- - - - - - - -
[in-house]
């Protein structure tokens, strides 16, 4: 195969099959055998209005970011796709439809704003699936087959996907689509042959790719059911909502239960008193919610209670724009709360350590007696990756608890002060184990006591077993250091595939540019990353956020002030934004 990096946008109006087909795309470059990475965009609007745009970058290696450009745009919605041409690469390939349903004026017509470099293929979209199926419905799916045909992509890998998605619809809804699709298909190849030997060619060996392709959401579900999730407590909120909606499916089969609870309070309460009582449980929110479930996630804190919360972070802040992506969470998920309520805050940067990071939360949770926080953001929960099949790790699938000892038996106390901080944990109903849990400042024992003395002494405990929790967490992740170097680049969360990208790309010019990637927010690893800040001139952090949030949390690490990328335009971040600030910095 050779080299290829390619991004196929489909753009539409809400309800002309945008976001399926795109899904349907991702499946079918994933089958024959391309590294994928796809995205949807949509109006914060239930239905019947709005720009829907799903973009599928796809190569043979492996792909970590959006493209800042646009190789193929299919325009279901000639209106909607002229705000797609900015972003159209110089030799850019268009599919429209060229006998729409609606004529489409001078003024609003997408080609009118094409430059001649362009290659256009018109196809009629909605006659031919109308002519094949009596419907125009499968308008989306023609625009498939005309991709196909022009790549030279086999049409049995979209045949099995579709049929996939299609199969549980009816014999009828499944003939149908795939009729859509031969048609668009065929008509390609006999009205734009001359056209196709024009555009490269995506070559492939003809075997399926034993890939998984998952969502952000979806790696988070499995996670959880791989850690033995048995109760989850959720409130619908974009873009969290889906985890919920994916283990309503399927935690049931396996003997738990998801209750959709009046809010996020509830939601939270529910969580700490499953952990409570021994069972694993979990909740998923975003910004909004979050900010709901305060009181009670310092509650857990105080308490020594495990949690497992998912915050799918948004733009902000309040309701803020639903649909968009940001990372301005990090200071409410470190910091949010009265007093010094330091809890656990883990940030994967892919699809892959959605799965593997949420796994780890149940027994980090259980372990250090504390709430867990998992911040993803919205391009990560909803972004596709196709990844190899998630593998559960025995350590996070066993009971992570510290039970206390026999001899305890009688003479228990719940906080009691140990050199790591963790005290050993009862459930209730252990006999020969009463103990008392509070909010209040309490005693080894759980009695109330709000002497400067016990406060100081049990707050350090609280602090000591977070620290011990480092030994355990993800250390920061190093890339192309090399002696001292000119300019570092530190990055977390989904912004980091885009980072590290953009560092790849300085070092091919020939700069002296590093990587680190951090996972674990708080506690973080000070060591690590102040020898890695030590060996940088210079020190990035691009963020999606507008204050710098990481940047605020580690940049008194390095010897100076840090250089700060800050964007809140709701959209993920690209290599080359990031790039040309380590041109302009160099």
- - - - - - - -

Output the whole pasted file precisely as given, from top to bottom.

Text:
[in-house]
């Protein structure tokens, strides 16, 4: 195969099959055998209005970011796709439809704003699936087959996907689509042959790719059911909502239960008193919610209670724009709360350590007696990756608890002060184990006591077993250091595939540019990353956020002030934004 990096946008109006087909795309470059990475965009609007745009970058290696450009745009919605041409690469390939349903004026017509470099293929979209199926419905799916045909992509890998998605619809809804699709298909190849030997060619060996392709959401579900999730407590909120909606499916089969609870309070309460009582449980929110479930996630804190919360972070802040992506969470998920309520805050940067990071939360949770926080953001929960099949790790699938000892038996106390901080944990109903849990400042024992003395002494405990929790967490992740170097680049969360990208790309010019990637927010690893800040001139952090949030949390690490990328335009971040600030910095 050779080299290829390619991004196929489909753009539409809400309800002309945008976001399926795109899904349907991702499946079918994933089958024959391309590294994928796809995205949807949509109006914060239930239905019947709005720009829907799903973009599928796809190569043979492996792909970590959006493209800042646009190789193929299919325009279901000639209106909607002229705000797609900015972003159209110089030799850019268009599919429209060229006998729409609606004529489409001078003024609003997408080609009118094409430059001649362009290659256009018109196809009629909605006659031919109308002519094949009596419907125009499968308008989306023609625009498939005309991709196909022009790549030279086999049409049995979209045949099995579709049929996939299609199969549980009816014999009828499944003939149908795939009729859509031969048609668009065929008509390609006999009205734009001359056209196709024009555009490269995506070559492939003809075997399926034993890939998984998952969502952000979806790696988070499995996670959880791989850690033995048995109760989850959720409130619908974009873009969290889906985890919920994916283990309503399927935690049931396996003997738990998801209750959709009046809010996020509830939601939270529910969580700490499953952990409570021994069972694993979990909740998923975003910004909004979050900010709901305060009181009670310092509650857990105080308490020594495990949690497992998912915050799918948004733009902000309040309701803020639903649909968009940001990372301005990090200071409410470190910091949010009265007093010094330091809890656990883990940030994967892919699809892959959605799965593997949420796994780890149940027994980090259980372990250090504390709430867990998992911040993803919205391009990560909803972004596709196709990844190899998630593998559960025995350590996070066993009971992570510290039970206390026999001899305890009688003479228990719940906080009691140990050199790591963790005290050993009862459930209730252990006999020969009463103990008392509070909010209040309490005693080894759980009695109330709000002497400067016990406060100081049990707050350090609280602090000591977070620290011990480092030994355990993800250390920061190093890339192309090399002696001292000119300019570092530190990055977390989904912004980091885009980072590290953009560092790849300085070092091919020939700069002296590093990587680190951090996972674990708080506690973080000070060591690590102040020898890695030590060996940088210079020190990035691009963020999606507008204050710098990481940047605020580690940049008194390095010897100076840090250089700060800050964007809140709701959209993920690209290599080359990031790039040309380590041109302009160099």